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Jurong Bird Park Welcome Over 100 New Arrivals

Posted By : The Animal Facts Editorial Team

Date: July 29, 2020 2:30 pm

Photo Credit: Wildlife Reserves Singapore

Jurong bird park (JBP) has had a brilliant start to 2020 with the hatching of over 100 chicks in the park and at their Breeding and Research Centre where chicks are hand-raised to ensure their survival.

Over one-fifth of the new arrivals are threatened species.

Dr Luis Neves, Director of Zoology at Wildlife Reserves Singapore (WRS) said “It is always an encouragement to know that our birds are thriving, and we are thrilled by our recent breeding successes, with many being firsts for JBP. WRS’ parks are part of a global network of zoos that play a pivotal role in maintaining genetically healthy populations of animal species. As the numbers in the wild dwindle, each hatchling holds great significance for conservation. Breeding them successfully under human care takes us one step closer to the eventual goal of repopulating wild habitats.”

Photo Credit: Wildlife Reserves Singapore

Some of the chicks are being raised by their parents but others are in need of a helping hand owing to their conservation value or to their parents being inexperienced.

At the Breeding and Research Centre dedicated keepers work to ensure the survival of the hand-raised birds. This involves feeding them up to seven times a day and weighing them to track their progress. Some chicks such as pigeons and small songbirds will only need care for 6-8 weeks but larger birds such as macaws can spend as much as 8 months at the centre.

Photo Credit: Wildlife Reserves Singapore

“Hand-raising chicks can be challenging. They are delicate when young and have a demanding feeding schedule where they have to be fed up to seven times a day. But it is very rewarding to see the chicks grow and eventually fledge. It gives us even more fulfilment knowing that we have directly contributed to the continued survival of these threatened species”, said Mark Rusli, Junior Animal Care Officer, and hand rearer at JBP’s Breeding and Research Centre.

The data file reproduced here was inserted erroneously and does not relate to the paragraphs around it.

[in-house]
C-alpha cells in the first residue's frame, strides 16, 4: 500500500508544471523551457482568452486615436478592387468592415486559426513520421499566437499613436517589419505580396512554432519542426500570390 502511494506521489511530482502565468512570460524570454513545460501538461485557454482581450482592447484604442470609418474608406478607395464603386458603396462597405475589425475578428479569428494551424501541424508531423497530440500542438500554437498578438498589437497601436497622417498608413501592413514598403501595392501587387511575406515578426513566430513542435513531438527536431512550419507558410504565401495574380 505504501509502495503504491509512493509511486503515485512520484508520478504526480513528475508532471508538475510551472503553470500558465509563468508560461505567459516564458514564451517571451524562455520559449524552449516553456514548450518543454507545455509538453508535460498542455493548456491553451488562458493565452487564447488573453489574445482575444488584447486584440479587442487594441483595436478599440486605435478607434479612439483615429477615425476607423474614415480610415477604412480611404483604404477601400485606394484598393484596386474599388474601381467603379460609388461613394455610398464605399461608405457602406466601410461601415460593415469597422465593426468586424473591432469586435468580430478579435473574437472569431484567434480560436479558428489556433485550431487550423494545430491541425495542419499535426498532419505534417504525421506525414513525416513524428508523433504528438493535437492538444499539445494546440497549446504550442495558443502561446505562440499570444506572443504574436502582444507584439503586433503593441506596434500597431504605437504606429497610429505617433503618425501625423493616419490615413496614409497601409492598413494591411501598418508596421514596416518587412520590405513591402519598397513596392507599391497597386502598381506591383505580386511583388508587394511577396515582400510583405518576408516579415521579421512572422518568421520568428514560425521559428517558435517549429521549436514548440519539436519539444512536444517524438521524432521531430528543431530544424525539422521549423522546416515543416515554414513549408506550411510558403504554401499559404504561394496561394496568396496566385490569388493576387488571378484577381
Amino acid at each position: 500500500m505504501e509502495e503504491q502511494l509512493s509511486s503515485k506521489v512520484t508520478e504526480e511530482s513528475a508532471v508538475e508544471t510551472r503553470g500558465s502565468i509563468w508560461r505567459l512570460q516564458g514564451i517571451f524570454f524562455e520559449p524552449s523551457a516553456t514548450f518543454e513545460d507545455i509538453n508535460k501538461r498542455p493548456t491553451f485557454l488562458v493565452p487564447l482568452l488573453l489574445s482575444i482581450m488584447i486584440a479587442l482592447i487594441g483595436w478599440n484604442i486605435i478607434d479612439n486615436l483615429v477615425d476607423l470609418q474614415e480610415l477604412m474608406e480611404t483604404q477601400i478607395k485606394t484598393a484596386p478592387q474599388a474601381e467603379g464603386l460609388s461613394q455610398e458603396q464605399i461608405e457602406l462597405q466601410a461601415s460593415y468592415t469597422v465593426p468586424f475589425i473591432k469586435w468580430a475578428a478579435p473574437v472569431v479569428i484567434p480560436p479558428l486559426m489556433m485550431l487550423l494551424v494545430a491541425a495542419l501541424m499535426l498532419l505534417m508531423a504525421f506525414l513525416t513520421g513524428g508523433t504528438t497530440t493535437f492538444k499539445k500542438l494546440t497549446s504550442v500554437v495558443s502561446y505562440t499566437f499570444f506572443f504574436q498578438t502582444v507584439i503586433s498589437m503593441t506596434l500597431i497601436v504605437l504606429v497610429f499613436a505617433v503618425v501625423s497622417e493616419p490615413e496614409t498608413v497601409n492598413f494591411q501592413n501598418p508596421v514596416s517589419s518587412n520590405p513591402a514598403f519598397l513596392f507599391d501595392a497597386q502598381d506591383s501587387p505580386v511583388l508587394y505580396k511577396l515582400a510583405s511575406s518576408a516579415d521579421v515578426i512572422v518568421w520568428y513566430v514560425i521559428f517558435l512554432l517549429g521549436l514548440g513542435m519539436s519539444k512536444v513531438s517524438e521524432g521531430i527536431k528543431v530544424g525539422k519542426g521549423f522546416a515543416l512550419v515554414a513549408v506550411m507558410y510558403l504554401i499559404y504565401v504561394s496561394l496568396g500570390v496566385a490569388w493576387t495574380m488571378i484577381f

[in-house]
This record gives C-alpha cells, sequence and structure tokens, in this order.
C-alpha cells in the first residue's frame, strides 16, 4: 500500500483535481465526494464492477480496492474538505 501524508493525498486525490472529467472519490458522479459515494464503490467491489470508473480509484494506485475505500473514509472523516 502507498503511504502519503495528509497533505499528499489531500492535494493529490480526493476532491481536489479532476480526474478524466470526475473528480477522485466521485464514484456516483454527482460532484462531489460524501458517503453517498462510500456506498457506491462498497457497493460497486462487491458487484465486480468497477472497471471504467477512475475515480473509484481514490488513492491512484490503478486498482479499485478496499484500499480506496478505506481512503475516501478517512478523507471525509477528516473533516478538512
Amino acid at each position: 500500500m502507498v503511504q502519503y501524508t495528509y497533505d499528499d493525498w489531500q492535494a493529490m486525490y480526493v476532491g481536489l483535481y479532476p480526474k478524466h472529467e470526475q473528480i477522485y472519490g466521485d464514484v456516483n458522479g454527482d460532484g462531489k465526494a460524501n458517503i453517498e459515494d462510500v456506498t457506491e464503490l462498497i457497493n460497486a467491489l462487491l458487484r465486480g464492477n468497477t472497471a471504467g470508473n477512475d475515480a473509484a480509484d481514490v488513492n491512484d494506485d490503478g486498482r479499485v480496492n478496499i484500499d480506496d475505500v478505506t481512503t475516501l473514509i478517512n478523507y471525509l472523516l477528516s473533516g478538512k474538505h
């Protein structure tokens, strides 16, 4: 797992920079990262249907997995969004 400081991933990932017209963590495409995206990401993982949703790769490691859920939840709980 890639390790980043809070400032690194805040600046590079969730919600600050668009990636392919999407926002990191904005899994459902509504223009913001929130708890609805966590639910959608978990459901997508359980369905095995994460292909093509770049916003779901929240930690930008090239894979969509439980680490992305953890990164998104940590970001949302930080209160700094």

Once the chicks reach adulthood they are returned to the parks aviaries to join the other birds.

Photo Credit: Wildlife Reserves Singapore

Species hatched at the park and being cared for by staff include the three white cockatoos (also known as the umbrella cockatoo), three blue eyed cockatoos and two red fronted macaws. The red fronted macaws are the first of their kind hatched at the park in five years. All three species are considered endangered. Jurong Bird Park is one of only two zoos breeding the blue eyed cockatoo.

Staff are also looking after eight yellow-backed chattering lory chicks.

Out in the park a range of chicks are being cared for by their parents. This includes a black faced spoonbill and the first ever burrowing owl chick born at the park. Black faced spoonbills are the only spoonbill to be listed as endangered.

Finally a long-billed hornbill is being cared for by staff. It started life under the care of its parents but had some difficulty as it fledged in the outside aviary. Staff decided to bring it inside to finish growing up before it is returned to the aviary. This is the first ever western long-billed hornbill hatched at the park and carers are recording its growth to help develop best practice guidelines.

Photo Credit: Wildlife Reserves Singapore

Learn more about Jurong Bird Park on their website – Jurong Bird Park

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